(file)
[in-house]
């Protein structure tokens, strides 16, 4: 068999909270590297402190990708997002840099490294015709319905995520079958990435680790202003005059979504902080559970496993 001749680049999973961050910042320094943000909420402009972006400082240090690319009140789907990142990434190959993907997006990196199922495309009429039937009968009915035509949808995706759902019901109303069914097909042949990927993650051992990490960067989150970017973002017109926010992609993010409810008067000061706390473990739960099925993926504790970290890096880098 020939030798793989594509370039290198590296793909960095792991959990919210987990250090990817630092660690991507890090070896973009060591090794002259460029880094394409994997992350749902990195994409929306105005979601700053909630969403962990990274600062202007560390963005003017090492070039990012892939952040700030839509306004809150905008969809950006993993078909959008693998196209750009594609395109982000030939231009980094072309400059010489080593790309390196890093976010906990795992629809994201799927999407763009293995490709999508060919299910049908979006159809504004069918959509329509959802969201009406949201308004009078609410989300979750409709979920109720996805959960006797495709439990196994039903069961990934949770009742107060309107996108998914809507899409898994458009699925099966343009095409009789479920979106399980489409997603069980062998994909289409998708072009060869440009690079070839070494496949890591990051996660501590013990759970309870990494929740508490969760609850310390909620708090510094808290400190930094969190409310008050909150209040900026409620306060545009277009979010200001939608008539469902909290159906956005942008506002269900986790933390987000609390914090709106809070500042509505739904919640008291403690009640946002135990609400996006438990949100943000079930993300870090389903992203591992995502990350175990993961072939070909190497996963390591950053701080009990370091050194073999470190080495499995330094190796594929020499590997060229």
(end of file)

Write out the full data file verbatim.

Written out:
[in-house]
């Protein structure tokens, strides 16, 4: 068999909270590297402190990708997002840099490294015709319905995520079958990435680790202003005059979504902080559970496993 001749680049999973961050910042320094943000909420402009972006400082240090690319009140789907990142990434190959993907997006990196199922495309009429039937009968009915035509949808995706759902019901109303069914097909042949990927993650051992990490960067989150970017973002017109926010992609993010409810008067000061706390473990739960099925993926504790970290890096880098 020939030798793989594509370039290198590296793909960095792991959990919210987990250090990817630092660690991507890090070896973009060591090794002259460029880094394409994997992350749902990195994409929306105005979601700053909630969403962990990274600062202007560390963005003017090492070039990012892939952040700030839509306004809150905008969809950006993993078909959008693998196209750009594609395109982000030939231009980094072309400059010489080593790309390196890093976010906990795992629809994201799927999407763009293995490709999508060919299910049908979006159809504004069918959509329509959802969201009406949201308004009078609410989300979750409709979920109720996805959960006797495709439990196994039903069961990934949770009742107060309107996108998914809507899409898994458009699925099966343009095409009789479920979106399980489409997603069980062998994909289409998708072009060869440009690079070839070494496949890591990051996660501590013990759970309870990494929740508490969760609850310390909620708090510094808290400190930094969190409310008050909150209040900026409620306060545009277009979010200001939608008539469902909290159906956005942008506002269900986790933390987000609390914090709106809070500042509505739904919640008291403690009640946002135990609400996006438990949100943000079930993300870090389903992203591992995502990350175990993961072939070909190497996963390591950053701080009990370091050194073999470190080495499995330094190796594929020499590997060229």